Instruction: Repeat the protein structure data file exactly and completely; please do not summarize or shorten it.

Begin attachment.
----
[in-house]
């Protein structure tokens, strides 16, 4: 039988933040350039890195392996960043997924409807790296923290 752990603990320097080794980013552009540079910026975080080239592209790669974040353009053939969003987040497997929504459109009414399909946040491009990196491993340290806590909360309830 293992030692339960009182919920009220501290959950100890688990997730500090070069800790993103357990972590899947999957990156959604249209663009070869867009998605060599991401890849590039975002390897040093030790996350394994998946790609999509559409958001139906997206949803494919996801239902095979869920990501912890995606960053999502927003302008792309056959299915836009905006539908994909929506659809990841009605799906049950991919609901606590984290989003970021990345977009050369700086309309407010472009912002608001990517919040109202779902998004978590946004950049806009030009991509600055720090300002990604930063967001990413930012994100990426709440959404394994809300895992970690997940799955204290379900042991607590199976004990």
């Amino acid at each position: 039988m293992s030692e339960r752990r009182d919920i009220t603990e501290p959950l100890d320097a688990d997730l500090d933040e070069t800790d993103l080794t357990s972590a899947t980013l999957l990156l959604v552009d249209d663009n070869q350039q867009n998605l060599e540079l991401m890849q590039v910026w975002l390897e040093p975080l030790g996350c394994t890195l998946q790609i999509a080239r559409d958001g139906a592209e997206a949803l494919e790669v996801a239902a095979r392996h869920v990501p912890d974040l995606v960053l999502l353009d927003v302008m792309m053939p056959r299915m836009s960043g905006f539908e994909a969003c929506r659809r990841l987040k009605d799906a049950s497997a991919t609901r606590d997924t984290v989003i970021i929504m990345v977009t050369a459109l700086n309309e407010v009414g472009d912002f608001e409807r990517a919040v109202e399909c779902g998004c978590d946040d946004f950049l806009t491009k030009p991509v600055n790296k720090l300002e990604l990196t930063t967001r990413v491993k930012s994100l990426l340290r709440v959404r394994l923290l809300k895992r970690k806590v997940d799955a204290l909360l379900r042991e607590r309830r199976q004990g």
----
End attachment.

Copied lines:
[in-house]
């Protein structure tokens, strides 16, 4: 039988933040350039890195392996960043997924409807790296923290 752990603990320097080794980013552009540079910026975080080239592209790669974040353009053939969003987040497997929504459109009414399909946040491009990196491993340290806590909360309830 293992030692339960009182919920009220501290959950100890688990997730500090070069800790993103357990972590899947999957990156959604249209663009070869867009998605060599991401890849590039975002390897040093030790996350394994998946790609999509559409958001139906997206949803494919996801239902095979869920990501912890995606960053999502927003302008792309056959299915836009905006539908994909929506659809990841009605799906049950991919609901606590984290989003970021990345977009050369700086309309407010472009912002608001990517919040109202779902998004978590946004950049806009030009991509600055720090300002990604930063967001990413930012994100990426709440959404394994809300895992970690997940799955204290379900042991607590199976004990």
């Amino acid at each position: 039988m293992s030692e339960r752990r009182d919920i009220t603990e501290p959950l100890d320097a688990d997730l500090d933040e070069t800790d993103l080794t357990s972590a899947t980013l999957l990156l959604v552009d249209d663009n070869q350039q867009n998605l060599e540079l991401m890849q590039v910026w975002l390897e040093p975080l030790g996350c394994t890195l998946q790609i999509a080239r559409d958001g139906a592209e997206a949803l494919e790669v996801a239902a095979r392996h869920v990501p912890d974040l995606v960053l999502l353009d927003v302008m792309m053939p056959r299915m836009s960043g905006f539908e994909a969003c929506r659809r990841l987040k009605d799906a049950s497997a991919t609901r606590d997924t984290v989003i970021i929504m990345v977009t050369a459109l700086n309309e407010v009414g472009d912002f608001e409807r990517a919040v109202e399909c779902g998004c978590d946040d946004f950049l806009t491009k030009p991509v600055n790296k720090l300002e990604l990196t930063t967001r990413v491993k930012s994100l990426l340290r709440v959404r394994l923290l809300k895992r970690k806590v997940d799955a204290l909360l379900r042991e607590r309830r199976q004990g």